I can’t right now think of a better purpose in life than to be a teacher. To teach feels like you are a guardian of time itself, protecting the future happiness of the world via the minds that are yet to shape it.
The Fast and the Furriest–not quite the Purrfect Crime
The Fast and the Furriest
by Sophie Ryan
Looking for a cozy mystery with a good plot, interesting characters, and humorous overtones? Do you enjoy reading a story that features a cat as a supporting character? If so, then Sophie Ryan’s The Fast and the Furriest fits the bill.
This mystery will keep you guessing as Sarah, owner of Second Chance repurpose shop joins with her grandmother’s friends (Charlotte’s Angels) to help prove that her employee Mac is innocent of murder. Sarah’s sidekick is an endearing, Jeopardy-watching cat named Elvis who accompanies her almost everywhere. Sarah discovers she knows almost nothing about Mac, and Mac discovers that he does not really know his friends and family members as well as he thought he did.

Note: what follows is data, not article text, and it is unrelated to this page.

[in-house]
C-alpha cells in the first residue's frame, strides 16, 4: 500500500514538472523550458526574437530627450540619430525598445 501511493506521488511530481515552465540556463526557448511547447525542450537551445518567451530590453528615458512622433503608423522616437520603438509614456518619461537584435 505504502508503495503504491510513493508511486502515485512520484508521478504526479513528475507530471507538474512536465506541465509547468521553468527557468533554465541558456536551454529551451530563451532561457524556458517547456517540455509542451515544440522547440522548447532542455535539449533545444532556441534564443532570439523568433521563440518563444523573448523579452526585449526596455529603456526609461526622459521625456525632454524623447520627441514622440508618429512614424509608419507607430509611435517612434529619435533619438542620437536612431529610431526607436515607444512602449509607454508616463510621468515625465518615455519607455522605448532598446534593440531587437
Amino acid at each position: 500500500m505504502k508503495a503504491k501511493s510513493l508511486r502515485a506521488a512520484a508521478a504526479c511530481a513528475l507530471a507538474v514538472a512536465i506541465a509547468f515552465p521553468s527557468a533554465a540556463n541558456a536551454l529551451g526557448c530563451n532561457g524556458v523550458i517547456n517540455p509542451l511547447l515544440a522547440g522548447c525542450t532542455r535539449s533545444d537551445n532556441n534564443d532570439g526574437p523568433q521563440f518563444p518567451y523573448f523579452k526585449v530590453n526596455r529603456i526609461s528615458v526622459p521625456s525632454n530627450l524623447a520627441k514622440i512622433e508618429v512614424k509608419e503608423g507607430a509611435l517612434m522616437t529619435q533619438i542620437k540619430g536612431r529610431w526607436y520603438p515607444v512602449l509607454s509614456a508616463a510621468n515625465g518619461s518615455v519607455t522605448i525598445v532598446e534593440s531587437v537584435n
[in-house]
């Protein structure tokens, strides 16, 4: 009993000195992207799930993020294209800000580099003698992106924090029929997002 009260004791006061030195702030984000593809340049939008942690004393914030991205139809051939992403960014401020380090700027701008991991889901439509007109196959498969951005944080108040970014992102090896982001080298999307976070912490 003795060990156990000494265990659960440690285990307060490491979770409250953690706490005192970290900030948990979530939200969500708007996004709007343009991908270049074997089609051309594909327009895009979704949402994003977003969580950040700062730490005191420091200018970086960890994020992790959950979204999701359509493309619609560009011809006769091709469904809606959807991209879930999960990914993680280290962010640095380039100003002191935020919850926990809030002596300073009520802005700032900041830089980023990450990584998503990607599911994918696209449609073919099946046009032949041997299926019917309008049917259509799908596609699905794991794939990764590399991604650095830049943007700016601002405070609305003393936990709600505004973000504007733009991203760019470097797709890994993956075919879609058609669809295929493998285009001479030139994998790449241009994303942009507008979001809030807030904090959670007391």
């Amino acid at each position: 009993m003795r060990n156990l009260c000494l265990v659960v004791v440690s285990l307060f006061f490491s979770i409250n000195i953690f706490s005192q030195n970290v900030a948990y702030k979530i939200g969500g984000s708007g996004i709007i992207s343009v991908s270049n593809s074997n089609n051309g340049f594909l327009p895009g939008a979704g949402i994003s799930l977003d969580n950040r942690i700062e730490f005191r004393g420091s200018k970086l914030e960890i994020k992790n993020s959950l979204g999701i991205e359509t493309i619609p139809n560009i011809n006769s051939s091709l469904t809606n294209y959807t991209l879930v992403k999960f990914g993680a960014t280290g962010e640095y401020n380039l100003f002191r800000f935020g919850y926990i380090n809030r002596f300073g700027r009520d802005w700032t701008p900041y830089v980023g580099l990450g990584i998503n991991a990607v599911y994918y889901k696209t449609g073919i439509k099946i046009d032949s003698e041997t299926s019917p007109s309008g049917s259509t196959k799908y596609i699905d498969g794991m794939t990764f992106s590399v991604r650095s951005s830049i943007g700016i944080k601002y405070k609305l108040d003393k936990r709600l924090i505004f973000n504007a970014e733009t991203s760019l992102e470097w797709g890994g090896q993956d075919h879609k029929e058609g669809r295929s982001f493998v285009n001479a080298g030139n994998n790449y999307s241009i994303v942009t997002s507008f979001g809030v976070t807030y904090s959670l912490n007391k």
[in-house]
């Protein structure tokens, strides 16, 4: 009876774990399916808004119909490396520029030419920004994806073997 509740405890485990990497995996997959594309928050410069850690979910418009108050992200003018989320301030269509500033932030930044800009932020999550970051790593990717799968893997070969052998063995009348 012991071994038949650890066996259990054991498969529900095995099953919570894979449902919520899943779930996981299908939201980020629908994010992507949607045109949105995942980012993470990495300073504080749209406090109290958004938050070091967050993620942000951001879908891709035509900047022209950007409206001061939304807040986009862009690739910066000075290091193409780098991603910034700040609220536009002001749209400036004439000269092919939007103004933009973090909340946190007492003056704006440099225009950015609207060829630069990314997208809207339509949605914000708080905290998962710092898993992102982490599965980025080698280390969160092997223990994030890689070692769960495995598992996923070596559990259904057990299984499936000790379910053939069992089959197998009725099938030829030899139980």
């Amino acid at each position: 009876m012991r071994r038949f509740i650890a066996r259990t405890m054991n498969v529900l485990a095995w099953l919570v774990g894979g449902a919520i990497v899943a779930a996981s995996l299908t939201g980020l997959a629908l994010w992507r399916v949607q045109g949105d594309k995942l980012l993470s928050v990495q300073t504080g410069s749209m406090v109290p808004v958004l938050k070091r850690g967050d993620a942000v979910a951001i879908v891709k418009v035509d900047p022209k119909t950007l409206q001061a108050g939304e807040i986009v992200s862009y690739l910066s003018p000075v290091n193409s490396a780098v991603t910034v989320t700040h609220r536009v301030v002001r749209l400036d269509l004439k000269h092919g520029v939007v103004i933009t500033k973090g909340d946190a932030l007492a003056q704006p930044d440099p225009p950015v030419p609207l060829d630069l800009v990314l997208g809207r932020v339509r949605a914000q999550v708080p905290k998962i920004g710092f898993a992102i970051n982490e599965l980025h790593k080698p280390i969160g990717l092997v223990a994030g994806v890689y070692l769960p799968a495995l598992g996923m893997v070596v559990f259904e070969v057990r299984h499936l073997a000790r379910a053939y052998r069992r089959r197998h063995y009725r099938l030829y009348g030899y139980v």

I’m already looking forward to reading the next book in this series for some relaxing fun. Meanwhile there are several other books in this series purring out an enticing welcome.
I would like to extend my thanks to netgalley.com and to Berkley Publishing for giving me the opportunity to read this book in exchange for an honest review.
Notes: #5 in the Second Chance Cat Mystery Series, but works well as a standalone.
Publication: February 6, 2018—Berkley Publishing
I’d worked in radio after college, eventually hosting a popular evening program playing classic rock and interviewing some of the genre’s best musicians. Then one day I was replaced by a syndicated music feed out of Los Angeles and a nineteen-year-old who read the weather twice an hour and called everyone “dude.”
She made her way over to him, a tiny woman with short, white hair, warm gray eyes and a stubborn streak that made a mule look easygoing.
“He can walk, Rose,” I said. “The pavement is too hot for his feet.” She picked the cat up and Elvis meowed and wrinkled his whispers at me, cat for “nyah, nyah, nyah.”
Lies Women Believe–and the Truth that Sets them Free
Lies Women Believe
by Nancy DeMoss Wolgemuth